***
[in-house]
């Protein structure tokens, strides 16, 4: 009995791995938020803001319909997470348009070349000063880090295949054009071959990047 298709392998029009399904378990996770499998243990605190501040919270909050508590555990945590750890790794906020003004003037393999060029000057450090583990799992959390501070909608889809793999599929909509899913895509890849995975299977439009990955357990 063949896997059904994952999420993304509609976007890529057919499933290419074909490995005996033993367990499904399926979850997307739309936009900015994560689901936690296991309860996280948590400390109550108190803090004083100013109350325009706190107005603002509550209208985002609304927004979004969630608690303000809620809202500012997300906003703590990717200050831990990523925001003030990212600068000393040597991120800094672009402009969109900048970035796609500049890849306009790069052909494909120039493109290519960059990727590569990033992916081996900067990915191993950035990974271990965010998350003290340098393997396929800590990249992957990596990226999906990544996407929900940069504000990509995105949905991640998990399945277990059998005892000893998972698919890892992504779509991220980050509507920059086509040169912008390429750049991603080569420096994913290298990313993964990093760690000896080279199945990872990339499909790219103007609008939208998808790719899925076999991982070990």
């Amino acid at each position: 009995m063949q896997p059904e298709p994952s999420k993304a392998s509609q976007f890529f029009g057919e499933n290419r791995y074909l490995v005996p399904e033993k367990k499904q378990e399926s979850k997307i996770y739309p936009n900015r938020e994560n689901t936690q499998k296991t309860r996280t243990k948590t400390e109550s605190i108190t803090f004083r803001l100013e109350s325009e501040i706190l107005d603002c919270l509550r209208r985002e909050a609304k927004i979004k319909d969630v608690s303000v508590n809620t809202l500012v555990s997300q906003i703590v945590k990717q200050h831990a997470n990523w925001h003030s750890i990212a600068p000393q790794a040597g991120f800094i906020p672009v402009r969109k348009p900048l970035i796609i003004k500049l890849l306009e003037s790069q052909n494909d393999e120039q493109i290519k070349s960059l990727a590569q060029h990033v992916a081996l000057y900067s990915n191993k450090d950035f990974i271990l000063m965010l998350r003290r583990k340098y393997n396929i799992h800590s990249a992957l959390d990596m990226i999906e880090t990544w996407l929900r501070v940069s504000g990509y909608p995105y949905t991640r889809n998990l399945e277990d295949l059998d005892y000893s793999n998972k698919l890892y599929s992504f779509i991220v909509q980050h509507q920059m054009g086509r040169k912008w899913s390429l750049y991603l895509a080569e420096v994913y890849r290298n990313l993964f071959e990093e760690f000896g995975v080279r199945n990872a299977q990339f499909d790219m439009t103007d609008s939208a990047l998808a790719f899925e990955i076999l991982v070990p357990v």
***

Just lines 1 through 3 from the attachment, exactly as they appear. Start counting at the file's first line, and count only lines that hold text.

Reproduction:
[in-house]
């Protein structure tokens, strides 16, 4: 009995791995938020803001319909997470348009070349000063880090295949054009071959990047 298709392998029009399904378990996770499998243990605190501040919270909050508590555990945590750890790794906020003004003037393999060029000057450090583990799992959390501070909608889809793999599929909509899913895509890849995975299977439009990955357990 063949896997059904994952999420993304509609976007890529057919499933290419074909490995005996033993367990499904399926979850997307739309936009900015994560689901936690296991309860996280948590400390109550108190803090004083100013109350325009706190107005603002509550209208985002609304927004979004969630608690303000809620809202500012997300906003703590990717200050831990990523925001003030990212600068000393040597991120800094672009402009969109900048970035796609500049890849306009790069052909494909120039493109290519960059990727590569990033992916081996900067990915191993950035990974271990965010998350003290340098393997396929800590990249992957990596990226999906990544996407929900940069504000990509995105949905991640998990399945277990059998005892000893998972698919890892992504779509991220980050509507920059086509040169912008390429750049991603080569420096994913290298990313993964990093760690000896080279199945990872990339499909790219103007609008939208998808790719899925076999991982070990």
């Amino acid at each position: 009995m063949q896997p059904e298709p994952s999420k993304a392998s509609q976007f890529f029009g057919e499933n290419r791995y074909l490995v005996p399904e033993k367990k499904q378990e399926s979850k997307i996770y739309p936009n900015r938020e994560n689901t936690q499998k296991t309860r996280t243990k948590t400390e109550s605190i108190t803090f004083r803001l100013e109350s325009e501040i706190l107005d603002c919270l509550r209208r985002e909050a609304k927004i979004k319909d969630v608690s303000v508590n809620t809202l500012v555990s997300q906003i703590v945590k990717q200050h831990a997470n990523w925001h003030s750890i990212a600068p000393q790794a040597g991120f800094i906020p672009v402009r969109k348009p900048l970035i796609i003004k500049l890849l306009e003037s790069q052909n494909d393999e120039q493109i290519k070349s960059l990727a590569q060029h990033v992916a081996l000057y900067s990915n191993k450090d950035f990974i271990l000063m965010l998350r003290r583990k340098y393997n396929i799992h800590s990249a992957l959390d990596m990226i999906e880090t990544w996407l929900r501070v940069s504000g990509y909608p995105y949905t991640r889809n998990l399945e277990d295949l059998d005892y000893s793999n998972k698919l890892y599929s992504f779509i991220v909509q980050h509507q920059m054009g086509r040169k912008w899913s390429l750049y991603l895509a080569e420096v994913y890849r290298n990313l993964f071959e990093e760690f000896g995975v080279r199945n990872a299977q990339f499909d790219m439009t103007d609008s939208a990047l998808a790719f899925e990955i076999l991982v070990p357990v």